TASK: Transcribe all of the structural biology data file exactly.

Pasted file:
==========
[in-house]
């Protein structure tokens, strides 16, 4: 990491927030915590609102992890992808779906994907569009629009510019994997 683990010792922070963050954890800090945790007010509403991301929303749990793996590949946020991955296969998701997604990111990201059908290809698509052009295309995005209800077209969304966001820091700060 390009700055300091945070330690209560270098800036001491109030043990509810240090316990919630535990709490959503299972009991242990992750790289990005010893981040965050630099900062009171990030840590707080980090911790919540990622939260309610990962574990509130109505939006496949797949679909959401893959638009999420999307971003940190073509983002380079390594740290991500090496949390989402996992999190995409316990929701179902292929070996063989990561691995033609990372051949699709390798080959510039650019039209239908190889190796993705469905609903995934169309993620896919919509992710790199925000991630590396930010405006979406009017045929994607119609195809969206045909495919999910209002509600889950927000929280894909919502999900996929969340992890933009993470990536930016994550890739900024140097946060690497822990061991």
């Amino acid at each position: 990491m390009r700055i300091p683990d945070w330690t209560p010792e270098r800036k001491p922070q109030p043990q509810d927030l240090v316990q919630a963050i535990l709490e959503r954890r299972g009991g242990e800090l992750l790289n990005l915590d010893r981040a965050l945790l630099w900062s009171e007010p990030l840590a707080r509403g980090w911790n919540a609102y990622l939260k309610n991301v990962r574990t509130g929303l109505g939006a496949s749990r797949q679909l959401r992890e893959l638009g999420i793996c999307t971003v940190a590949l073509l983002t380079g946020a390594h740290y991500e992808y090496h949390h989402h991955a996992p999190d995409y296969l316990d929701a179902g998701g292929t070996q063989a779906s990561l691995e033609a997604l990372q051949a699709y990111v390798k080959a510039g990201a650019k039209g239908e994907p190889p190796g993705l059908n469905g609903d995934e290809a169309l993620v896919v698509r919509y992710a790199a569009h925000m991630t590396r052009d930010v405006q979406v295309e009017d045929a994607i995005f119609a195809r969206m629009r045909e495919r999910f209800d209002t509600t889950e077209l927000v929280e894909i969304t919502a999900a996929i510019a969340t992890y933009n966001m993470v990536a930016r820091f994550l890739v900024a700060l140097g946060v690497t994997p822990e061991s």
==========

[in-house]
């Protein structure tokens, strides 16, 4: 990491927030915590609102992890992808779906994907569009629009510019994997 683990010792922070963050954890800090945790007010509403991301929303749990793996590949946020991955296969998701997604990111990201059908290809698509052009295309995005209800077209969304966001820091700060 390009700055300091945070330690209560270098800036001491109030043990509810240090316990919630535990709490959503299972009991242990992750790289990005010893981040965050630099900062009171990030840590707080980090911790919540990622939260309610990962574990509130109505939006496949797949679909959401893959638009999420999307971003940190073509983002380079390594740290991500090496949390989402996992999190995409316990929701179902292929070996063989990561691995033609990372051949699709390798080959510039650019039209239908190889190796993705469905609903995934169309993620896919919509992710790199925000991630590396930010405006979406009017045929994607119609195809969206045909495919999910209002509600889950927000929280894909919502999900996929969340992890933009993470990536930016994550890739900024140097946060690497822990061991």
């Amino acid at each position: 990491m390009r700055i300091p683990d945070w330690t209560p010792e270098r800036k001491p922070q109030p043990q509810d927030l240090v316990q919630a963050i535990l709490e959503r954890r299972g009991g242990e800090l992750l790289n990005l915590d010893r981040a965050l945790l630099w900062s009171e007010p990030l840590a707080r509403g980090w911790n919540a609102y990622l939260k309610n991301v990962r574990t509130g929303l109505g939006a496949s749990r797949q679909l959401r992890e893959l638009g999420i793996c999307t971003v940190a590949l073509l983002t380079g946020a390594h740290y991500e992808y090496h949390h989402h991955a996992p999190d995409y296969l316990d929701a179902g998701g292929t070996q063989a779906s990561l691995e033609a997604l990372q051949a699709y990111v390798k080959a510039g990201a650019k039209g239908e994907p190889p190796g993705l059908n469905g609903d995934e290809a169309l993620v896919v698509r919509y992710a790199a569009h925000m991630t590396r052009d930010v405006q979406v295309e009017d045929a994607i995005f119609a195809r969206m629009r045909e495919r999910f209800d209002t509600t889950e077209l927000v929280e894909i969304t919502a999900a996929i510019a969340t992890y933009n966001m993470v990536a930016r820091f994550l890739v900024a700060l140097g946060v690497t994997p822990e061991s």